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« he loved his creatures when he made them, as “ none can well deny; their fins he never loved,

nor ever will; he hath declared, that he loved us “ when finners, but never as finners. His eternal “ and constant hatred of all sin, and his unchange« able love of all his creatures, are of the nature of “ primary truths; from which the doctrine of the “ general restoration may be easily and plainly in« ferred.” * here we might ask, If punishment for ages of ages be not inimical to God's unchangeable hatred of sin, and love of all his creatures, how can the unchangeableness of Deity prevent the protraction of that punishment ? Whom he loves once he ALWAYS loves. Consequently, love is not incompatible with punishment. He loved his creatures when he made them; he loved us when finners, but never as finners. Therefore, to love as creatures, though not as hnners, is perfectly consistent with a state of punishment. From whence it follows, that the unchangeableness of God contributes nothing to the doctrine of restoration,

§ 17. 5. “ Another of the first principles of the

restoration, is, the immutability of God's counsels, " which he hath confirmed by an oath, That by two immutable things, (viz. his word and oath) in which it was impossible for God to lie, we might have a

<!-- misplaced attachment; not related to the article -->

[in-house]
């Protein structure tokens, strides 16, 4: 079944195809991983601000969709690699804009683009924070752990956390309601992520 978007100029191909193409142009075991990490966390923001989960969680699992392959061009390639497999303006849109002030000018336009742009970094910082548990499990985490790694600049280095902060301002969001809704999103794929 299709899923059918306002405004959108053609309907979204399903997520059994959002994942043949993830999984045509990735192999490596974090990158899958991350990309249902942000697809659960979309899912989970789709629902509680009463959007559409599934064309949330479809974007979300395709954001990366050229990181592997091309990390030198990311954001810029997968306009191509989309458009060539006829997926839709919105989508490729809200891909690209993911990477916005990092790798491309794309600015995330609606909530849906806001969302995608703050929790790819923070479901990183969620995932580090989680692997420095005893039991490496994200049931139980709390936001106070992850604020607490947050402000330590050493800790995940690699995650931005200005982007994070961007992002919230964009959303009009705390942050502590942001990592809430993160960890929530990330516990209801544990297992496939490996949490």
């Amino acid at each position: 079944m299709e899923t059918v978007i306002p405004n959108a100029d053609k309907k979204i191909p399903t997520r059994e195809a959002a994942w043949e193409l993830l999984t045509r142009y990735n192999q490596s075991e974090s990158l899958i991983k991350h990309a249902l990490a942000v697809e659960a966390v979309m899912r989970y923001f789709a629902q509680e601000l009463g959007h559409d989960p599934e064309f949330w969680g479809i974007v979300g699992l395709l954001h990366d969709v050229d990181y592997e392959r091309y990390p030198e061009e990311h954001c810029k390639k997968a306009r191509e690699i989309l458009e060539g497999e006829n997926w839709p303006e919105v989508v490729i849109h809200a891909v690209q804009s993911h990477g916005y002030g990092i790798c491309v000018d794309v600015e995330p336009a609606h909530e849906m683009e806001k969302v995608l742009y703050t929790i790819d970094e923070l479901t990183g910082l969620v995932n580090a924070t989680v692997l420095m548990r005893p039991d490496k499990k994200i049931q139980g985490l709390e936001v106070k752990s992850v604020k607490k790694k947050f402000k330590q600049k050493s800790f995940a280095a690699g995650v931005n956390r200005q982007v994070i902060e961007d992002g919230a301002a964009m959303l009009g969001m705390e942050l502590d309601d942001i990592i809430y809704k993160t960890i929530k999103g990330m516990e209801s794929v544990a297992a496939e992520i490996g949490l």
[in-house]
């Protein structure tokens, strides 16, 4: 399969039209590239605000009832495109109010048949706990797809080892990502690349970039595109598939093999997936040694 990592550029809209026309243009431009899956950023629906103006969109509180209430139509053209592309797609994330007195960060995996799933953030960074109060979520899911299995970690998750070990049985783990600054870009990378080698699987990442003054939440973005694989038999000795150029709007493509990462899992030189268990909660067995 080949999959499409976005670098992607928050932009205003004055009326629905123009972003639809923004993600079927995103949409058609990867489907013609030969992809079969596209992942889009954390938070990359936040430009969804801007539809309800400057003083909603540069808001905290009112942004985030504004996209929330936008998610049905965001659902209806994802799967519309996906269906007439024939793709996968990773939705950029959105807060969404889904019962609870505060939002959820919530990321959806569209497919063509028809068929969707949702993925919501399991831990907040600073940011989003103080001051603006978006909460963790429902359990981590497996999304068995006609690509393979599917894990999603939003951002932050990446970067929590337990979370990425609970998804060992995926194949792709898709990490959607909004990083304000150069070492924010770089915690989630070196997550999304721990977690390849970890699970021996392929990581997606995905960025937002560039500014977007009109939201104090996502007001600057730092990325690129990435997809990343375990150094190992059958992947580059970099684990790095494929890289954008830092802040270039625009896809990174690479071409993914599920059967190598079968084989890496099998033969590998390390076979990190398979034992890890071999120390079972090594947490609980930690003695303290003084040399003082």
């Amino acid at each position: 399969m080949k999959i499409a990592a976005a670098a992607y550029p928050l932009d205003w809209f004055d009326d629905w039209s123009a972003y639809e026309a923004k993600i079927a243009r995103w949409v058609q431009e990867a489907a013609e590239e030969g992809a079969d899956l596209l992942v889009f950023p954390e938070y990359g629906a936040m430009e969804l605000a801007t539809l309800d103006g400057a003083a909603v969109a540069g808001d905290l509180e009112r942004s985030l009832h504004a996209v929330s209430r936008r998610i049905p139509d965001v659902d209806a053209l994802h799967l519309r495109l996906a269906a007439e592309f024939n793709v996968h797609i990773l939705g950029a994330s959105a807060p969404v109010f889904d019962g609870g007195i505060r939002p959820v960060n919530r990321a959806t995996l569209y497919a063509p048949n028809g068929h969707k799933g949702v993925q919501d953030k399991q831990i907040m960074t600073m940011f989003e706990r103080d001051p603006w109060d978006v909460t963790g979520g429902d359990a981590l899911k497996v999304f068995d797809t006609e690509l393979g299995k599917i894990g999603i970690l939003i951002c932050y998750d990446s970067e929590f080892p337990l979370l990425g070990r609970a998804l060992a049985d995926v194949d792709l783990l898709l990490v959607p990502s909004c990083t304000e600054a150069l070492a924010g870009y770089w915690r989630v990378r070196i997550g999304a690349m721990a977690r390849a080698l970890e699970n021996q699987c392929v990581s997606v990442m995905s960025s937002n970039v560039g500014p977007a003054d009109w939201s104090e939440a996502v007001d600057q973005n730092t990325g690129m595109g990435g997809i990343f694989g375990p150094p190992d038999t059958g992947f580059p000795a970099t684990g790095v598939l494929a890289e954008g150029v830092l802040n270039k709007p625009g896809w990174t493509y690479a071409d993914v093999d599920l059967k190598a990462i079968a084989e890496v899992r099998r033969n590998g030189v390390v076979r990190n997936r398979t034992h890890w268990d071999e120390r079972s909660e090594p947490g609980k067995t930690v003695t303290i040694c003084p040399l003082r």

strong confolation, who have fled for refuge to lay hold upon the hope set before us. Heb. vi. 17. 18." Who have fled for refuge. Is not here an evident implication, that those who have not fled for refuge

are

• The Univer. Restor. p. 96.

are debarred from consolation ? But we, not admit. ting the passages adduced from the New Testament, as expressive of the divine counsel to translate any from hell to heaven, the immutability of those counfels can contribute nothing to establish the argument.

What I before asserted, I now repeat, that my design is not to enter into the great argument, Whether any promissory intimations of scripture may, or may not, be pertinently pleaded in favour of the restoration ; but to shew that endless punishment, in the sense before explained, is perfectly confiftent with, and fairly the result of the equity of divine government.